Kishore Kuncham, Superintendent of Schools in Freeport also weighed in on youths’ mental health, saying while the issues are not new per say, it’s heightened because of the pandemic. “We have been facing the concerns of fear, anxiety, depression even before the pandemic and during the pandemic and now it has compounded and putting pressure on the school system.”

District preparedness before the pandemic lessened the initial blow, Kuncham said, but it’s only the start. “We were kind of ahead of the game being able to address the increased needs that arose during the pandemic and post pandemic but that’s not enough, a lot more needs to be done on an ongoing basis,” he said.

Over in Rockville Centre, Jeanne Love, Assist. Superintendent, Special Education and Pupil Personnel Services said the school has a two-part strategy of how to confront these issues. “Our view in Rockville Centre is very strategic, we have a very strategic plan in place. In one vein, we want to make sure students have access to mental health care if they need it through community partnerships we have with our local hospitals.”

In the second part, Love said, “In another vein its preventative and proactive care, we’ve looked at working with our mental health staff, looking at things like self-advocacy, identifying their self-worth, hope, having hope for the future and stability.”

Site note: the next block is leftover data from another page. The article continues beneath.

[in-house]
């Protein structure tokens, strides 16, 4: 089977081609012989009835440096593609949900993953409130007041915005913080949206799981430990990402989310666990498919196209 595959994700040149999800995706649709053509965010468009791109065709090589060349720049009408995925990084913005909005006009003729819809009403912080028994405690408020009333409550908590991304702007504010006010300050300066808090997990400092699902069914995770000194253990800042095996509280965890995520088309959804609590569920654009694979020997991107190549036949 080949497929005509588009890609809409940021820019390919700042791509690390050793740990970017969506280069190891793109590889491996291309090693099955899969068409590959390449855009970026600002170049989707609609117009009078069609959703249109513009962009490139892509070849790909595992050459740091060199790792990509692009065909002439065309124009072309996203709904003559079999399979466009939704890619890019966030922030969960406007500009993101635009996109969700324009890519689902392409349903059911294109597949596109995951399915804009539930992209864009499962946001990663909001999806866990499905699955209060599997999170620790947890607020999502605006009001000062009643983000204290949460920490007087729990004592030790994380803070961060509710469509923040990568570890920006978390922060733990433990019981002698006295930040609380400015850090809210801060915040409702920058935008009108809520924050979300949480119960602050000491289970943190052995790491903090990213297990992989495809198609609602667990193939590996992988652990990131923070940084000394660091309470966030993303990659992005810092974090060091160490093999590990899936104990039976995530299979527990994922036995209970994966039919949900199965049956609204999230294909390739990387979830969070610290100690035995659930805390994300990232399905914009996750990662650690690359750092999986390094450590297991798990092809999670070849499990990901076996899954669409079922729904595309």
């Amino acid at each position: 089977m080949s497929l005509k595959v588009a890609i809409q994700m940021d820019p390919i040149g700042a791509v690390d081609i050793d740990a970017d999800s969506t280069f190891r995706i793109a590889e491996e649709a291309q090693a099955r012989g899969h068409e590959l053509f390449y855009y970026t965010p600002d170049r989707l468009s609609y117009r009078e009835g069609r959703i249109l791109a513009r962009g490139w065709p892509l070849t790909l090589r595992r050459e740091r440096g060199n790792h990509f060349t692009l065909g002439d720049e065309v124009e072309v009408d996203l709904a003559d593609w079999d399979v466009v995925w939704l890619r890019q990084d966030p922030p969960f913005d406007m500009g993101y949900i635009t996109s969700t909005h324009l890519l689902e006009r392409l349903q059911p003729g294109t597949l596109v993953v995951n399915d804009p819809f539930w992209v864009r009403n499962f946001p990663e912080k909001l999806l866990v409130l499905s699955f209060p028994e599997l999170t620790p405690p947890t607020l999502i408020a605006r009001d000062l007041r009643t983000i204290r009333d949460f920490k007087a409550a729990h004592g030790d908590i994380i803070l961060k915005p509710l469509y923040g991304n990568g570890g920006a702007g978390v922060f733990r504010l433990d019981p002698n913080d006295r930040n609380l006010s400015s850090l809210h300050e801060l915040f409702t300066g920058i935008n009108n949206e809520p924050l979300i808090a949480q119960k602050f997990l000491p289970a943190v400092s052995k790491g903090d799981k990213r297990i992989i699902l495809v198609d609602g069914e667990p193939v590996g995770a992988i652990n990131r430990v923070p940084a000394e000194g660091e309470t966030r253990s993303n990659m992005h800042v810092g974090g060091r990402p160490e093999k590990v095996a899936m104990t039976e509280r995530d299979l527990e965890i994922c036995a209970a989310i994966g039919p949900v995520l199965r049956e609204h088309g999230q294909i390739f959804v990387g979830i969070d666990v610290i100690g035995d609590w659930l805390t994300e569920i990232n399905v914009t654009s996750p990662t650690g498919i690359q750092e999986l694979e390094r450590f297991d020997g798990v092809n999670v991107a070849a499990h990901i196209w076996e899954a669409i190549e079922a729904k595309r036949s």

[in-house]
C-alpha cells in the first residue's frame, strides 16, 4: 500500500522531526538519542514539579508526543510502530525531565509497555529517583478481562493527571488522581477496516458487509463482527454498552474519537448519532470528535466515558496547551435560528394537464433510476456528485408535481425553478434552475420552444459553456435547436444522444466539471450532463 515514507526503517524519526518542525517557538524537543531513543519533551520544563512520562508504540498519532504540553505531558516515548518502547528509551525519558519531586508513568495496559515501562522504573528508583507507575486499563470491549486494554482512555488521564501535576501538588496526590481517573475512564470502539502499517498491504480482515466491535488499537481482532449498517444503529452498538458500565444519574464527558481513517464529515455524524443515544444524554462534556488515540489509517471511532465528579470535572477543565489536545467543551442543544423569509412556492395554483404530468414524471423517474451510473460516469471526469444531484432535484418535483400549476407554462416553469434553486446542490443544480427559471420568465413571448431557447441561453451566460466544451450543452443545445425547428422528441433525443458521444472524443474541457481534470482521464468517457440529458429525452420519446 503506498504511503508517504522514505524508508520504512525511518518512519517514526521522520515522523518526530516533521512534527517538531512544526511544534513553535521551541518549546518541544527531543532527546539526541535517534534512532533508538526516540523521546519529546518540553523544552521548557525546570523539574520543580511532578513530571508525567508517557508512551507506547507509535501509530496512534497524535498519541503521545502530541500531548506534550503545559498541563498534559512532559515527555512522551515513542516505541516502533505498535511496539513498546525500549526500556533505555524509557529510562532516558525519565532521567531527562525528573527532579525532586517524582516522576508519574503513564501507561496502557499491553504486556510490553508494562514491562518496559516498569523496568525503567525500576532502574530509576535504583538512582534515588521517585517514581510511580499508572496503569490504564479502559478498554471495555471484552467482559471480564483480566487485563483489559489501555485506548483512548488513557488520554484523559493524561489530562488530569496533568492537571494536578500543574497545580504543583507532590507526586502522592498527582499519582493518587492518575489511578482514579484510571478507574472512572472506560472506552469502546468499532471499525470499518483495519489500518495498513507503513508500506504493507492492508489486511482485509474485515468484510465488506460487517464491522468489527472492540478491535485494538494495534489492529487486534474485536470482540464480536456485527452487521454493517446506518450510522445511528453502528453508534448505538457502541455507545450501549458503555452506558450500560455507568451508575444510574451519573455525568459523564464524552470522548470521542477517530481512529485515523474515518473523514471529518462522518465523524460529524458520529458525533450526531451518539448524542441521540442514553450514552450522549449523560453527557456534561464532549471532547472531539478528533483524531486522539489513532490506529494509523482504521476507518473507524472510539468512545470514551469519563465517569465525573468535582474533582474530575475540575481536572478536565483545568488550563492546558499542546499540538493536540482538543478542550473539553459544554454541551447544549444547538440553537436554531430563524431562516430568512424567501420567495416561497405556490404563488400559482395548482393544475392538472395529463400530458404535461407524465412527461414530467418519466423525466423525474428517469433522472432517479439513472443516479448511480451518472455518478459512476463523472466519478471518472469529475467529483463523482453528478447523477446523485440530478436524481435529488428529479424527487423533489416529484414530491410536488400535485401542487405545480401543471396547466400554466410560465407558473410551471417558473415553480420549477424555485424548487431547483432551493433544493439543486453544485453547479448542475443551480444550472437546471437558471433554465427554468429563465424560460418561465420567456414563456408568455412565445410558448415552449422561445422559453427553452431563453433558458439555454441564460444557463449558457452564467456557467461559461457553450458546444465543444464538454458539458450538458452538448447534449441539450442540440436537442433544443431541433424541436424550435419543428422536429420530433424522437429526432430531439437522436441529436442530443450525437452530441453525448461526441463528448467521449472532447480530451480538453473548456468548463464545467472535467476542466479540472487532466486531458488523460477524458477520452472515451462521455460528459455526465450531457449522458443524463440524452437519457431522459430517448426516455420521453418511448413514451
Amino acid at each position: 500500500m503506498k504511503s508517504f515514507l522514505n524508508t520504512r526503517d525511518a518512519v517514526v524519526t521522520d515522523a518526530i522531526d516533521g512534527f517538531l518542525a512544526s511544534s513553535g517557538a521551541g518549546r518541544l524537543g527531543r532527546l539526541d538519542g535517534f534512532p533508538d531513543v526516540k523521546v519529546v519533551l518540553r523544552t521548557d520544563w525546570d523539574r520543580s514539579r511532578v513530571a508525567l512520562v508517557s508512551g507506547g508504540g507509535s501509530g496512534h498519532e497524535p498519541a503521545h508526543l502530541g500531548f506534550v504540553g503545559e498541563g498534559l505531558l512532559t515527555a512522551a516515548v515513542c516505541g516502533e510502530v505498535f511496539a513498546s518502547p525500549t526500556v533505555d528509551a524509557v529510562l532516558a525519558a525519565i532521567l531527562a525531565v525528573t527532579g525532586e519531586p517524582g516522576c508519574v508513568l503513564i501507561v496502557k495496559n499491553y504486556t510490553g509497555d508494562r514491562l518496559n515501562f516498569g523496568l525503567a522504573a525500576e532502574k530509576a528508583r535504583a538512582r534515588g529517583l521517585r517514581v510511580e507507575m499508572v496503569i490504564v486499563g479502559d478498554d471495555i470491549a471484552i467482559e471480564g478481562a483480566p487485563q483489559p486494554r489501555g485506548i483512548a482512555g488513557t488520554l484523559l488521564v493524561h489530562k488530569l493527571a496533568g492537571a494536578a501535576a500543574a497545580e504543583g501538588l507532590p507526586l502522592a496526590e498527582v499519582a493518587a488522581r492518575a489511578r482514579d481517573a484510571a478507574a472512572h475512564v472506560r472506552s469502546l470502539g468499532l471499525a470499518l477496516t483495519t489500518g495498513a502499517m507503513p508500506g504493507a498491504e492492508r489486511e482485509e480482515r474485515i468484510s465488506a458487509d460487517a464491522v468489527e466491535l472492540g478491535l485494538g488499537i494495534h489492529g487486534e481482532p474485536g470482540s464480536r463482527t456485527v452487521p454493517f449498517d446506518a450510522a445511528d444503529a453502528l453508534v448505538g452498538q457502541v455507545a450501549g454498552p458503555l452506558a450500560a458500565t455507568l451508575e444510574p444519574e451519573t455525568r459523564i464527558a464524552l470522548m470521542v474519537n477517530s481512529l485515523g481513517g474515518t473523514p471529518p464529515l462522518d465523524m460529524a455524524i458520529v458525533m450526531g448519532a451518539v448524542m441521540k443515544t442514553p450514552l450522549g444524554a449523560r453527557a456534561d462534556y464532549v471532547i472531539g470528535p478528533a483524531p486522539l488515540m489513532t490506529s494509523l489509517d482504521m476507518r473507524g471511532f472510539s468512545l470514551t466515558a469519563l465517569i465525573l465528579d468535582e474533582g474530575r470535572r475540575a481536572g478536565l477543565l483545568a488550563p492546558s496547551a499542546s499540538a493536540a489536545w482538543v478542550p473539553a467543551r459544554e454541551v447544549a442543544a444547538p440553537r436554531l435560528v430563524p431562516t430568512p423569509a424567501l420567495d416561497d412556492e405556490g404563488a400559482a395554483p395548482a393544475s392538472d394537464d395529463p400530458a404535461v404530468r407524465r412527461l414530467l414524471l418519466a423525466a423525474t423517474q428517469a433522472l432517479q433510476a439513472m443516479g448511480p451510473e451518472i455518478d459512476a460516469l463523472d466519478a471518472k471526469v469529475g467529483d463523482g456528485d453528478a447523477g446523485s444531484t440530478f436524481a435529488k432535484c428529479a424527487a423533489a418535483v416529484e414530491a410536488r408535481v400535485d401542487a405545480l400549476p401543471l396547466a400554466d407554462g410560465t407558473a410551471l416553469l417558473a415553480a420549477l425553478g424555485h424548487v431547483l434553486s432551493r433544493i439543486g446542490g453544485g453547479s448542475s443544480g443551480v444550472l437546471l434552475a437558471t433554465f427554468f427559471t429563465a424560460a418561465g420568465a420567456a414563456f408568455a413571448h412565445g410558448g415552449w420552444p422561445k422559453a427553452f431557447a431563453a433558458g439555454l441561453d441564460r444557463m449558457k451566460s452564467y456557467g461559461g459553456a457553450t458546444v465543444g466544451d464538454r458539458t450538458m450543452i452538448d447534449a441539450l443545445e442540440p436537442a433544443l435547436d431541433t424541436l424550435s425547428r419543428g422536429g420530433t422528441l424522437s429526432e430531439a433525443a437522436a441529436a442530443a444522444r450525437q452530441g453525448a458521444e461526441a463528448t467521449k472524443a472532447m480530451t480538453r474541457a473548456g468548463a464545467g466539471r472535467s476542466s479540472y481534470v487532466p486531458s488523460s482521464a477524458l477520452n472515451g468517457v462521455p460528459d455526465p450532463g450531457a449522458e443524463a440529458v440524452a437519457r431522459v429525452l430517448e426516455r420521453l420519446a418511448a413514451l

Recognizing that many children with psychiatric disorders remain unidentified and untreated, the U.S. Preventive Services Task Force recently issued a recommendation calling for anxiety screening of asymptomatic children ages 8 to 18 who have not been diagnosed with an anxiety disorder and screening of children ages 12 to 18 for major depressive disorder.

“The key to knowing when to seek out help is to determine how the symptoms are affecting overall functioning,” says Stanley Reddy, Chair of Psychiatry and Behavioral Health. “Marked decreases in functioning at work, school, and home should be evaluated by a professional promptly before it becomes an emergency.”

The poll found in the event of a mental health emergency, 64 percent of respondents and 80 percent of respondents with children agreed that they know where to find services, while just 20 percent disagreed, and 17 percent were unsure.

Opinions were highly mixed as to whether or not mental health services on Long Island are adequate. Thirty-six percent said they are satisfactory, 29 percent said they are not, and 35 percent were unsure. Approximately one-half of respondents from households that have used mental health services say they are adequate.

Mount Sinai South Nassau has a 36-bed inpatient mental health unit and offers behavioral health services at its Mental Health Counseling Center in Baldwin, as well as its Center for Primary and Behavioral Healthcare in Hempstead.